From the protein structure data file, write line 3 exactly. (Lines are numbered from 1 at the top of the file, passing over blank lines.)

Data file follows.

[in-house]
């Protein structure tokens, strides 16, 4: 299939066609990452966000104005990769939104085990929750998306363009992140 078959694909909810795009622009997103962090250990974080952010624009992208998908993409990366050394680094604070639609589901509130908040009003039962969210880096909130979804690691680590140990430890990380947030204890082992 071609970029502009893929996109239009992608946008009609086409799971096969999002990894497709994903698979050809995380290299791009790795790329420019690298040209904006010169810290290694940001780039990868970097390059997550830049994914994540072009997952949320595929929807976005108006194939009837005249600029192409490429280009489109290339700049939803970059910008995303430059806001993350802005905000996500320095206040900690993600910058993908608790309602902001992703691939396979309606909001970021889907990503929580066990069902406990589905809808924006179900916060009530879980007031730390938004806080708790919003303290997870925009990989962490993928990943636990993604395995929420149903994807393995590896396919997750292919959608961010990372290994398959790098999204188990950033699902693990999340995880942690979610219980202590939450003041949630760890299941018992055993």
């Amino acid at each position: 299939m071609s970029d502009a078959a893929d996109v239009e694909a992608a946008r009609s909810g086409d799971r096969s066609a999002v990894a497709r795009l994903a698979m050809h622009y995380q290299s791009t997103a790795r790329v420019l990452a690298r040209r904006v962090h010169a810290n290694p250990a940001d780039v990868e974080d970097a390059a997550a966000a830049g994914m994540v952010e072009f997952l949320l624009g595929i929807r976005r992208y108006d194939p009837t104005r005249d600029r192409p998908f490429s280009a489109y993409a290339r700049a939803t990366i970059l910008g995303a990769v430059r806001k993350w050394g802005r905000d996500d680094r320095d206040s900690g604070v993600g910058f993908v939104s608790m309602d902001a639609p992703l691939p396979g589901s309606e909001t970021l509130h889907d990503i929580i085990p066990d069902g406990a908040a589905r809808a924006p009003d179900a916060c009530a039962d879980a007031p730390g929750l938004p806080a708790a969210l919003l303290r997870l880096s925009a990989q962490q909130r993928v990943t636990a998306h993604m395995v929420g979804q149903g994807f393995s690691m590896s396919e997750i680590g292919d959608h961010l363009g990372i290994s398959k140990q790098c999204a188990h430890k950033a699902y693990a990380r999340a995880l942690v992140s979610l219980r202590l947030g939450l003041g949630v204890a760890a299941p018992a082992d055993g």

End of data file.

């Amino acid at each position: 299939m071609s970029d502009a078959a893929d996109v239009e694909a992608a946008r009609s909810g086409d799971r096969s066609a999002v990894a497709r795009l994903a698979m050809h622009y995380q290299s791009t997103a790795r790329v420019l990452a690298r040209r904006v962090h010169a810290n290694p250990a940001d780039v990868e974080d970097a390059a997550a966000a830049g994914m994540v952010e072009f997952l949320l624009g595929i929807r976005r992208y108006d194939p009837t104005r005249d600029r192409p998908f490429s280009a489109y993409a290339r700049a939803t990366i970059l910008g995303a990769v430059r806001k993350w050394g802005r905000d996500d680094r320095d206040s900690g604070v993600g910058f993908v939104s608790m309602d902001a639609p992703l691939p396979g589901s309606e909001t970021l509130h889907d990503i929580i085990p066990d069902g406990a908040a589905r809808a924006p009003d179900a916060c009530a039962d879980a007031p730390g929750l938004p806080a708790a969210l919003l303290r997870l880096s925009a990989q962490q909130r993928v990943t636990a998306h993604m395995v929420g979804q149903g994807f393995s690691m590896s396919e997750i680590g292919d959608h961010l363009g990372i290994s398959k140990q790098c999204a188990h430890k950033a699902y693990a990380r999340a995880l942690v992140s979610l219980r202590l947030g939450l003041g949630v204890a760890a299941p018992a082992d055993g």